An 11-year-old Scottish boy with Asperger's Syndrome is set to take part in Junior Mastermind.
Andrew will be one of 20 hopefuls to appear on Junior Mastermind
Andrew Cowan, from Glasgow, has won a seat on the BBC One quiz programme with his specialist subject of Star Wars.
The schoolboy suffers from the same form of autism as was featured in the best-selling book The Curious Incident of the Dog in the Night-Time.
Andrew is one of 20 hopefuls aged between 10 and 11 who will appear on the programme, which begins on 16 May.
Asperger's Syndrome is a form of autism which affects the way a person communicates with and relates to others.
People with the condition usually have fewer problems with language than those with autism and many lead highly productive lives in specialised fields, such as academia.
It was only identified as a separate condition in 1944 and became clinically recognised in the mid-90s.
Andrew's symptoms manifest themselves with his problems with social interaction and the fact that he cannot cope with high noise levels.
He also finds it difficult to cope with stressful situations.
However, he has shown a remarkable knowledge of the Star Wars film saga since his early childhood.
At the age of four he correctly answered 95% of the questions in a Star Wars newspaper quiz and has said he likes the films because they are "a classic story between good and evil".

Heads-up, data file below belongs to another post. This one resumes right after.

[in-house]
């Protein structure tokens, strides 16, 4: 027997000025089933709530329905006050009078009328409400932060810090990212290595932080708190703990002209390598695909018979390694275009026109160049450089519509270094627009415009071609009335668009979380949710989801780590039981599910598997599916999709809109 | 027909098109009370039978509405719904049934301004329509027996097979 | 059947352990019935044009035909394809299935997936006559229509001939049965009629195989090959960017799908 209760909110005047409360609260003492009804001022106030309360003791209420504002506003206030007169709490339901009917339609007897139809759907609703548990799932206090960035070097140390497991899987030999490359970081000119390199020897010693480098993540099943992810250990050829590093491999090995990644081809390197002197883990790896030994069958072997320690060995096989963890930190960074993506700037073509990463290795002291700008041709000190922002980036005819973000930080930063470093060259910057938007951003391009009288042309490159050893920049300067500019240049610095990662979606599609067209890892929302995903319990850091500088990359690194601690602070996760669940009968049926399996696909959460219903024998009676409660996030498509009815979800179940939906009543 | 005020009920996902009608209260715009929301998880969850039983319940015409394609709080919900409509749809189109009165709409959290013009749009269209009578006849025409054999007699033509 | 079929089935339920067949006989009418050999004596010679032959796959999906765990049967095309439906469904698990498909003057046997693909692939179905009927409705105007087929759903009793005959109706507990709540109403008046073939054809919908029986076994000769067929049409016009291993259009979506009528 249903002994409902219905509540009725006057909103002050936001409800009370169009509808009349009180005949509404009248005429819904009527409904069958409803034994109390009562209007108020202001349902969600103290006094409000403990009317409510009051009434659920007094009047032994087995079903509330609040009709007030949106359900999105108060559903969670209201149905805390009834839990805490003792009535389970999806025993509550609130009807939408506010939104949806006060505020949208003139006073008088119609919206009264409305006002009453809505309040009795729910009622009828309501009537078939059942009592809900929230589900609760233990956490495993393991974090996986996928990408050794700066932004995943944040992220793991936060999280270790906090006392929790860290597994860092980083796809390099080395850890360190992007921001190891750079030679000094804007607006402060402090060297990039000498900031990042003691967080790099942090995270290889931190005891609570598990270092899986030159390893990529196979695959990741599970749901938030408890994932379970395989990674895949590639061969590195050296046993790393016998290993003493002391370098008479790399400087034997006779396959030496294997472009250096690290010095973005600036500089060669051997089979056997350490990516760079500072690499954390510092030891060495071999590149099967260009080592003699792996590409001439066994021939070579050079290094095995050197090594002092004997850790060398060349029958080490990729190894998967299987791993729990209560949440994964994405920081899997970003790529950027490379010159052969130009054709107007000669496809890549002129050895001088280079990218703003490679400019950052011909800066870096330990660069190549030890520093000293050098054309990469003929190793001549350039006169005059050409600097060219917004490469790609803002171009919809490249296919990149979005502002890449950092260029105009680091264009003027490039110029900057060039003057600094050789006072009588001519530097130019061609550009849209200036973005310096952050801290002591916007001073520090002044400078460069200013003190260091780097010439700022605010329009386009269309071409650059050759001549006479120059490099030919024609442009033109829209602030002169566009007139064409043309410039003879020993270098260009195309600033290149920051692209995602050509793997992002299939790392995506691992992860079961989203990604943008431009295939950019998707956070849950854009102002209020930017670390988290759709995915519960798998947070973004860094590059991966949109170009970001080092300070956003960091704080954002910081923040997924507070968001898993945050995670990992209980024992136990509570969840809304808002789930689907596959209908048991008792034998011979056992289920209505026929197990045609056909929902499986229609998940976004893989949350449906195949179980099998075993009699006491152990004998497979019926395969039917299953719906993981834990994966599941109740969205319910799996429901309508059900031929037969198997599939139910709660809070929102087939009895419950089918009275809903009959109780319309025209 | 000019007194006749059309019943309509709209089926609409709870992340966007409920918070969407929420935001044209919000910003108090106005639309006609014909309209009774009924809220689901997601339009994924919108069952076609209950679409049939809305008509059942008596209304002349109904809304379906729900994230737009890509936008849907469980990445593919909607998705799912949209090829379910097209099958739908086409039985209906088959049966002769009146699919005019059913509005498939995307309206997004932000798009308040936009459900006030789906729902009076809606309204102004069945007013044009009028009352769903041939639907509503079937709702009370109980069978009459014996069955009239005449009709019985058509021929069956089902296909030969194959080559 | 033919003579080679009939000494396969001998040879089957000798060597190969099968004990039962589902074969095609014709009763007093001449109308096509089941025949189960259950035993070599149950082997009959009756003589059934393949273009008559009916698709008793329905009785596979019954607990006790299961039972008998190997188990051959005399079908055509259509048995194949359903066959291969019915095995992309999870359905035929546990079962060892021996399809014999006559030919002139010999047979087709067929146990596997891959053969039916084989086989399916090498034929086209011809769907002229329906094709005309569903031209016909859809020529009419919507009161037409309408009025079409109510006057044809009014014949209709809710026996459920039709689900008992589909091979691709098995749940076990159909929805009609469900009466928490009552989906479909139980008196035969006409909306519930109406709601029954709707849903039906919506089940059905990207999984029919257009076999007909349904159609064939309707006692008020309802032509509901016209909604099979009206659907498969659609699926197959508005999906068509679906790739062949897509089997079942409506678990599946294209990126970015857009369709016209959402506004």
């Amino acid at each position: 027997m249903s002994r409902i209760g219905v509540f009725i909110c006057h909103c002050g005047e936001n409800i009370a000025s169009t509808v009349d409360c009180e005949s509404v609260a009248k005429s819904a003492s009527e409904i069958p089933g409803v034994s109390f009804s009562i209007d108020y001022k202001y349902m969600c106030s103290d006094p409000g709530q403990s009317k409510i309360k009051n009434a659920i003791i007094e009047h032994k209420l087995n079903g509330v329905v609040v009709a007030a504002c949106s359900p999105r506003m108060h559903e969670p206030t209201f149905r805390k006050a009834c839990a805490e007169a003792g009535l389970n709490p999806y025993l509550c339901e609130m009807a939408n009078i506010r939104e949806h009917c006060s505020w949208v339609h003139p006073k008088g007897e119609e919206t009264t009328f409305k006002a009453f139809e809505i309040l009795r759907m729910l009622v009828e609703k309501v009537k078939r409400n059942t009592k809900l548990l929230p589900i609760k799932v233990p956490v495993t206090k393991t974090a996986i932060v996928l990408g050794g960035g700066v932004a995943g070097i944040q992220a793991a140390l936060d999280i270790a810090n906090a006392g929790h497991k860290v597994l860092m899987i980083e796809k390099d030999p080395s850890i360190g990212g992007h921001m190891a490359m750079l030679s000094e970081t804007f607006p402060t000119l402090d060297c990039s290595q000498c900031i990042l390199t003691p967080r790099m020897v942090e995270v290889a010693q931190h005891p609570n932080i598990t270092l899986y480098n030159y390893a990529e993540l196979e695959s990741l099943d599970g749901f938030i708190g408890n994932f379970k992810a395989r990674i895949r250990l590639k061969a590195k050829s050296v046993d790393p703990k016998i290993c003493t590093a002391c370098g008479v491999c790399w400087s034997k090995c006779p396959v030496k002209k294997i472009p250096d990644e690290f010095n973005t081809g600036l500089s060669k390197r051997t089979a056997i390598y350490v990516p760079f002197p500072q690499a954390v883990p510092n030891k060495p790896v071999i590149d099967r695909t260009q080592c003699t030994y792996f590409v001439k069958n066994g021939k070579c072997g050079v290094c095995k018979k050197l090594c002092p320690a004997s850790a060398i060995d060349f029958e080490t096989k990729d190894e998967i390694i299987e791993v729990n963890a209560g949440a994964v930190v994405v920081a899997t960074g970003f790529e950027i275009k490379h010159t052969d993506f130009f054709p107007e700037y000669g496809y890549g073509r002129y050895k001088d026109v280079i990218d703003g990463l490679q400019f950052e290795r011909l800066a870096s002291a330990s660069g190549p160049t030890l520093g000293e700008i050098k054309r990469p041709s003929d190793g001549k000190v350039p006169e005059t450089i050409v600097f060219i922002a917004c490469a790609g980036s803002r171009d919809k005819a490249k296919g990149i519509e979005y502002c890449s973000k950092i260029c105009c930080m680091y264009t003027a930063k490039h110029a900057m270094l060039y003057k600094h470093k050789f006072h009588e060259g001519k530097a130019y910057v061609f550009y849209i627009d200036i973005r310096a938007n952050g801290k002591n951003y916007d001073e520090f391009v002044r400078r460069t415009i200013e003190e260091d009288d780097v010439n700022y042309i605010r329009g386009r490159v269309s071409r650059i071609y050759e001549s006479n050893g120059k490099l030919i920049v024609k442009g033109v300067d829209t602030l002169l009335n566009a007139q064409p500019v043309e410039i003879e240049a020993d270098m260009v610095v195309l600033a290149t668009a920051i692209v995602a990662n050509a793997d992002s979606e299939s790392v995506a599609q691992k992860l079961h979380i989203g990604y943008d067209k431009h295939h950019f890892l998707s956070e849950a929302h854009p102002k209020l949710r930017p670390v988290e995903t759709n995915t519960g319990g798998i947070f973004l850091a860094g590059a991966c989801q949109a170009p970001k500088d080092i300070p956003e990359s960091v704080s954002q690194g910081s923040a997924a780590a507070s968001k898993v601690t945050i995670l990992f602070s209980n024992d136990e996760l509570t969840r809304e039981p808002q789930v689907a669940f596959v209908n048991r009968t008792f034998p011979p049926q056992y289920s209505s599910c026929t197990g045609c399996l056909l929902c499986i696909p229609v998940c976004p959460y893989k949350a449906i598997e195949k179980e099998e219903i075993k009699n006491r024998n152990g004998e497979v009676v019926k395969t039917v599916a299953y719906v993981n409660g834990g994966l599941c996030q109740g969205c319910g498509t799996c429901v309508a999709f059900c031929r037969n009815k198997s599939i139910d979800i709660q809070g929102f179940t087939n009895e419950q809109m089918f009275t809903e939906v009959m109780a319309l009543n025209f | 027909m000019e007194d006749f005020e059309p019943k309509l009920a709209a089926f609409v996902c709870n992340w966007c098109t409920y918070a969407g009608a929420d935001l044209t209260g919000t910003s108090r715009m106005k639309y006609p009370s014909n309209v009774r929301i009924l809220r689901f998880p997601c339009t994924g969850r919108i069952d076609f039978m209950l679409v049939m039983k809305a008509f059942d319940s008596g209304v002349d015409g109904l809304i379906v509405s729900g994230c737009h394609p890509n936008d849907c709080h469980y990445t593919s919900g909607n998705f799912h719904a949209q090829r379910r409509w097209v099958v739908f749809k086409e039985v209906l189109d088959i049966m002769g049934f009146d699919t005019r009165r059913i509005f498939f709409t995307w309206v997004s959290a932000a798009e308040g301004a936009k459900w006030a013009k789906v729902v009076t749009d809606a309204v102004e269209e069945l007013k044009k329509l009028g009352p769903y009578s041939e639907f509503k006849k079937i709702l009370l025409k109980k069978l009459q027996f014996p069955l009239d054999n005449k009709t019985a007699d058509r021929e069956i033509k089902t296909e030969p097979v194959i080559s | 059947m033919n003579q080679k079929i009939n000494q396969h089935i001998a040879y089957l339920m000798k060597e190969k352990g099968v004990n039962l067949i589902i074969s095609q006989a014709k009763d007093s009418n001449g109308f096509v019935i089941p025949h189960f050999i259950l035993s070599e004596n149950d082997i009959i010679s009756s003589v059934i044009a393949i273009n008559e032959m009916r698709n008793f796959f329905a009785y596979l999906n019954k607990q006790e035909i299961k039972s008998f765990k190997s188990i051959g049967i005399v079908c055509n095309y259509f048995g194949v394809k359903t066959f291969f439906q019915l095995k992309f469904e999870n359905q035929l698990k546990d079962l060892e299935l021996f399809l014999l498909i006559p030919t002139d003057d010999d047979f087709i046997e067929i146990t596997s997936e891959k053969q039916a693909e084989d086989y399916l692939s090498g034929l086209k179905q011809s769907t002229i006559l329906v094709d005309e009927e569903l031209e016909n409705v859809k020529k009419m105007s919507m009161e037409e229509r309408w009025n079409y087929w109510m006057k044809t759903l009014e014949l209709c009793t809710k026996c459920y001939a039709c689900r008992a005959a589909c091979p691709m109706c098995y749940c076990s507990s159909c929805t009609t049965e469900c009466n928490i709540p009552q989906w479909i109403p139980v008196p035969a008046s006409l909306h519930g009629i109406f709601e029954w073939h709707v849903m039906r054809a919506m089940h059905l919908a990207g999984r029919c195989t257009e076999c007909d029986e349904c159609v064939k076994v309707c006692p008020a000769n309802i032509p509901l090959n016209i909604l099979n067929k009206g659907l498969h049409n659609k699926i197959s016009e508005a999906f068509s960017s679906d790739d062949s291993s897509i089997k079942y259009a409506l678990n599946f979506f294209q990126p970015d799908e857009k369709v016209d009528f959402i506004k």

Despite his problems, Andrew was determined to sit in the famous big black chair and show the public that people with the syndrome lead normal lives.
'Blessing not curse'
He said: "I wanted to show that people like me can live a normal life and also that we're not what people think.
"Asperger's Syndrome is not a life sentence. It's a blessing, not a curse."
Last year's Junior Mastermind contest was won by 10-year-old Daniel Parker from Cardiff who answered questions on James Bond villains.
This year's contestants will be quizzed on subjects ranging from the Beatles and TV series The Vicar of Dibley to the life and career of Winston Churchill, the history of Cadbury and black holes.
Six contestants will make it through to the grand final later this year to compete for the Junior Mastermind 2005 title.
Mastermind quizmaster John Humphrys said: "These children really understand their subjects and are genuinely interested in them. They are also remarkably cool under pressure.
"I wouldn't sit in that chair for a king's ransom."